Most ironically, when a tenured faculty member did speak truth to power at Stanford, he was fired – this makes our colleagues’ protestations that our resolution might stifle free speech seem not a little suspect. Professor H. Bruce Franklin did not help spread lies, or misinformation. He acted and spoke in moral outrage on how precisely lies and misinformation were circulating across campus and across our nation, unimpeded by administrators, or Presidents. And make no mistake, Bruce is not a pacifist nor is he anti-American – before he became a graduate student in the English department at Stanford, he flew for three years in the United States Air Force as a Strategic Air Command navigator and intelligence officer – he was an antifascist from that era as well as now. 

Every opportunity we have to exercise our right to speak is precious. But with that right comes a responsibility as well. When you all graduate, like every other president before him, ours will bestow upon you the “rights, privileges, and responsibilities” of a Stanford graduate. As President John Hennessy said in 2003: “At Stanford, we believe that the rights and privileges of education bring a responsibility to make good use of your knowledge, to change the world for the better and to help ensure that succeeding generations have the same opportunities you have had here at Stanford.”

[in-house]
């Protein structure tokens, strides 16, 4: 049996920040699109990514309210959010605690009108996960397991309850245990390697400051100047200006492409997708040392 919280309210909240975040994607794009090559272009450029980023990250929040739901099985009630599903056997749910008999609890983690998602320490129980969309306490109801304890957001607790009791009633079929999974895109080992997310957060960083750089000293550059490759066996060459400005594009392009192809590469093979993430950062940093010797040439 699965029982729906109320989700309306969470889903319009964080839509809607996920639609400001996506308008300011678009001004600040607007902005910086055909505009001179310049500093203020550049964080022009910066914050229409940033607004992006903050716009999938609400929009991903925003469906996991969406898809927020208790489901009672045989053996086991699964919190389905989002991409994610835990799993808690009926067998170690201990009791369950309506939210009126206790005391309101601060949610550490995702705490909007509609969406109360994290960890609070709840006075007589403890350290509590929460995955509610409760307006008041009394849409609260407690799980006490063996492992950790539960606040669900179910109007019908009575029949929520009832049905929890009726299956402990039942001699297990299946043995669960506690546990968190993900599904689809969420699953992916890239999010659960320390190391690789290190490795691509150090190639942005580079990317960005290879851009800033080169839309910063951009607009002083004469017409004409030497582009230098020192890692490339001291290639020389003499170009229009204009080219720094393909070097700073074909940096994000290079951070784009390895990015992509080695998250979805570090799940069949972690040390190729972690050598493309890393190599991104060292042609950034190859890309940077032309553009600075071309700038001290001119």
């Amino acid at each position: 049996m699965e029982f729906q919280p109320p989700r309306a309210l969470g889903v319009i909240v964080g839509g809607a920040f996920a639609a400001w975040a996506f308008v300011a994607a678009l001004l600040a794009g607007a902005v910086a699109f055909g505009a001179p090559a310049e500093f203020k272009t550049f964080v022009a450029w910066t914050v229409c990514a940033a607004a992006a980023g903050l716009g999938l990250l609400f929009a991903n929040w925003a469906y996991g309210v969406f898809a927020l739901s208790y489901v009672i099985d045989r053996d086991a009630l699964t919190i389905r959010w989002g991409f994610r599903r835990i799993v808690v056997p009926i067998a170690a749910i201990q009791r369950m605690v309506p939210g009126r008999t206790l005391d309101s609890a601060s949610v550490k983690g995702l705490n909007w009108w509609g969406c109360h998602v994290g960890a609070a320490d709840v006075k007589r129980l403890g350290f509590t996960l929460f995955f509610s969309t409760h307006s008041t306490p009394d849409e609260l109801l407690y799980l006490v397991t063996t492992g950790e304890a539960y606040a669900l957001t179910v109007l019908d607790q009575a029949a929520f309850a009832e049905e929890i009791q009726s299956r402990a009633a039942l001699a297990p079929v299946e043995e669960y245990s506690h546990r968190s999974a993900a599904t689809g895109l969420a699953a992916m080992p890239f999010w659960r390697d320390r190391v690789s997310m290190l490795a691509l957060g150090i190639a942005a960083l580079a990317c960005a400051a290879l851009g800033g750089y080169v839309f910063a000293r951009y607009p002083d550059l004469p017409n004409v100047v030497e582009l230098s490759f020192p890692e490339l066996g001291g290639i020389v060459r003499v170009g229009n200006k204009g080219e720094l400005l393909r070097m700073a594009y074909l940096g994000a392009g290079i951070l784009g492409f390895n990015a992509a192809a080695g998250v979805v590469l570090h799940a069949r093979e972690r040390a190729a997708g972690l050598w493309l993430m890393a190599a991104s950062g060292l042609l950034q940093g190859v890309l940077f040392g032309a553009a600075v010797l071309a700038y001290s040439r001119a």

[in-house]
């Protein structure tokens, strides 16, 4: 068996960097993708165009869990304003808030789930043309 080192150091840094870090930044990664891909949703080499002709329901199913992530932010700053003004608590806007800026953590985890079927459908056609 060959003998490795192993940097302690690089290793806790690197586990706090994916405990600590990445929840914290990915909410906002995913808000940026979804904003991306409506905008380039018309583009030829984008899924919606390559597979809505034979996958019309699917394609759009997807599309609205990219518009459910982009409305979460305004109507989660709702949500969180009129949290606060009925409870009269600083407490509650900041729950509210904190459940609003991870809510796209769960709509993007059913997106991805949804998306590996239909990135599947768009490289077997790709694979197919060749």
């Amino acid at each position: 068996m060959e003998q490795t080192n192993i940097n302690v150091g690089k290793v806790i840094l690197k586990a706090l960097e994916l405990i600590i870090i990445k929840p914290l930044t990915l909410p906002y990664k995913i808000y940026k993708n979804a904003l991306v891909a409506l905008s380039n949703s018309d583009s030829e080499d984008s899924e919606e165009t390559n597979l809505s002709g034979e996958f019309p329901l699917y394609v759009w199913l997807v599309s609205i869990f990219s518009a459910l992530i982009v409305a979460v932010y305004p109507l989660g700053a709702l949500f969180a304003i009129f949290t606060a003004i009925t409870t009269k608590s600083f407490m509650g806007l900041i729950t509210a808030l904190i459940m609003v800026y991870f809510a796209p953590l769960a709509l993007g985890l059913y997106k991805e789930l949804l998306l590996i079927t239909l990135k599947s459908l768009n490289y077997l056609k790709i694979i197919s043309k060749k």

When we cited those words yesterday, we questioned whether all Hoover fellows were making good uses of their knowledge, or posing as experts in epidemiology or electoral politics or history in order to make partisan statements that still sit beneath the Stanford University logo. We asked the assembled senators to let Director Rice and Provost Drell do what they wished about the Hoover-Stanford relationship, but to please take on their responsibilities to do what we faculty do as part of our jobs – do independent research.